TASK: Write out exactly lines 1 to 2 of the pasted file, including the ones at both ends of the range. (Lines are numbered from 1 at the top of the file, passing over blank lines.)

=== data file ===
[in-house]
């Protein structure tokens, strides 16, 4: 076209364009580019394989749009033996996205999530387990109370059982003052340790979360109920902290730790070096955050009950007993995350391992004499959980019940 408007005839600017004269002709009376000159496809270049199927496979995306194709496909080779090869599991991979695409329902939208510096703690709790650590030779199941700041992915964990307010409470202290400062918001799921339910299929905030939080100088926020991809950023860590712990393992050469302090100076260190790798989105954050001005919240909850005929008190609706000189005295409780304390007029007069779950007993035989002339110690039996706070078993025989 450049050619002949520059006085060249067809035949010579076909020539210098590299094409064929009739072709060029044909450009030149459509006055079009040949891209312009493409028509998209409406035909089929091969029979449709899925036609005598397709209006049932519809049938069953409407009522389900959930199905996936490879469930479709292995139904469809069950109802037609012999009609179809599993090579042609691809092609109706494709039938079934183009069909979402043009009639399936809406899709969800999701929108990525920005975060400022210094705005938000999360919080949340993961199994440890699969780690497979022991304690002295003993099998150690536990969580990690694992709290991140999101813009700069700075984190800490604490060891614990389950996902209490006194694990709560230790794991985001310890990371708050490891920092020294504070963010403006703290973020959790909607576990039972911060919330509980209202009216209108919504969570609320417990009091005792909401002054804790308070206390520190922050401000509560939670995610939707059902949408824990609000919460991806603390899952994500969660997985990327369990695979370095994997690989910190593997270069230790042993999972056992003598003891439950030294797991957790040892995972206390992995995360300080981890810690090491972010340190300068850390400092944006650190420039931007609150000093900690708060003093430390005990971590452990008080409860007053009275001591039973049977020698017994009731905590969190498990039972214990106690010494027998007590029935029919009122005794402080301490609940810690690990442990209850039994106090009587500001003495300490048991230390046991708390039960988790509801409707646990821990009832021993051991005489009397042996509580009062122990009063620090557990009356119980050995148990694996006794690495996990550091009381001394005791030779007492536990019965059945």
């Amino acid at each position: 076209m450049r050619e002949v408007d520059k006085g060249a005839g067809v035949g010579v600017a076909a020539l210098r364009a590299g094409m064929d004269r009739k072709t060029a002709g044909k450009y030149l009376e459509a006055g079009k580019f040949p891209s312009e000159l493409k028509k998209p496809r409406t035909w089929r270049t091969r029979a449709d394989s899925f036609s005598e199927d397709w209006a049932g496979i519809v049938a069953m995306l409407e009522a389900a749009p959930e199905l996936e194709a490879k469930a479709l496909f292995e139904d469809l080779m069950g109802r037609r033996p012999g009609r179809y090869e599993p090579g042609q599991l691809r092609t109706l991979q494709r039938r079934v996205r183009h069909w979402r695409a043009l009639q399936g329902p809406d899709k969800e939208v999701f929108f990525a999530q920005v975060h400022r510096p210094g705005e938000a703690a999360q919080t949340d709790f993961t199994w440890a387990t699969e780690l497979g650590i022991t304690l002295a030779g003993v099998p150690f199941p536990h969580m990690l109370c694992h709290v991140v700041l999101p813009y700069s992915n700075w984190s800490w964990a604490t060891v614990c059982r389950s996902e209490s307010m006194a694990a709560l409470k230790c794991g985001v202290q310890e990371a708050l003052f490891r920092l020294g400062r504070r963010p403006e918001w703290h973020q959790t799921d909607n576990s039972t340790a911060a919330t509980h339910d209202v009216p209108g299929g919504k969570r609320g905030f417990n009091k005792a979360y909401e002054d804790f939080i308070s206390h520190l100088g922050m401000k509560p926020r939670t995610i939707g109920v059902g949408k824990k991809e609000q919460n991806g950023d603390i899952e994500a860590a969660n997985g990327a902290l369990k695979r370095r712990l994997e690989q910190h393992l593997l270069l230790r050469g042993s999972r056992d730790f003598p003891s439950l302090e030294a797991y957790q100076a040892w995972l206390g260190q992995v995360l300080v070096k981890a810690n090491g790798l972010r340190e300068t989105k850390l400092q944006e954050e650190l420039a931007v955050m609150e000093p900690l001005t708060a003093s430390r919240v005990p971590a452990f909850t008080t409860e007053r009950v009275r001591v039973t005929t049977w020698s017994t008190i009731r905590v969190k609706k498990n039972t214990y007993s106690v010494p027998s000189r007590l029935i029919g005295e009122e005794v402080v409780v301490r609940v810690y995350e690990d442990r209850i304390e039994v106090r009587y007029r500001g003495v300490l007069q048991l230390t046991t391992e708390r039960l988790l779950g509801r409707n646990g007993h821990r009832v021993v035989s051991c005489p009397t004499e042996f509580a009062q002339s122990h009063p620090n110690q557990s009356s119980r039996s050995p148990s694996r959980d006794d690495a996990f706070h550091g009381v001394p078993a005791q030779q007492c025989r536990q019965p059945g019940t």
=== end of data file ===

[in-house]
């Protein structure tokens, strides 16, 4: 076209364009580019394989749009033996996205999530387990109370059982003052340790979360109920902290730790070096955050009950007993995350391992004499959980019940 408007005839600017004269002709009376000159496809270049199927496979995306194709496909080779090869599991991979695409329902939208510096703690709790650590030779199941700041992915964990307010409470202290400062918001799921339910299929905030939080100088926020991809950023860590712990393992050469302090100076260190790798989105954050001005919240909850005929008190609706000189005295409780304390007029007069779950007993035989002339110690039996706070078993025989 450049050619002949520059006085060249067809035949010579076909020539210098590299094409064929009739072709060029044909450009030149459509006055079009040949891209312009493409028509998209409406035909089929091969029979449709899925036609005598397709209006049932519809049938069953409407009522389900959930199905996936490879469930479709292995139904469809069950109802037609012999009609179809599993090579042609691809092609109706494709039938079934183009069909979402043009009639399936809406899709969800999701929108990525920005975060400022210094705005938000999360919080949340993961199994440890699969780690497979022991304690002295003993099998150690536990969580990690694992709290991140999101813009700069700075984190800490604490060891614990389950996902209490006194694990709560230790794991985001310890990371708050490891920092020294504070963010403006703290973020959790909607576990039972911060919330509980209202009216209108919504969570609320417990009091005792909401002054804790308070206390520190922050401000509560939670995610939707059902949408824990609000919460991806603390899952994500969660997985990327369990695979370095994997690989910190593997270069230790042993999972056992003598003891439950030294797991957790040892995972206390992995995360300080981890810690090491972010340190300068850390400092944006650190420039931007609150000093900690708060003093430390005990971590452990008080409860007053009275001591039973049977020698017994009731905590969190498990039972214990106690010494027998007590029935029919009122005794402080301490609940810690690990442990209850039994106090009587500001003495300490048991230390046991708390039960988790509801409707646990821990009832021993051991005489009397042996509580009062122990009063620090557990009356119980050995148990694996006794690495996990550091009381001394005791030779007492536990019965059945």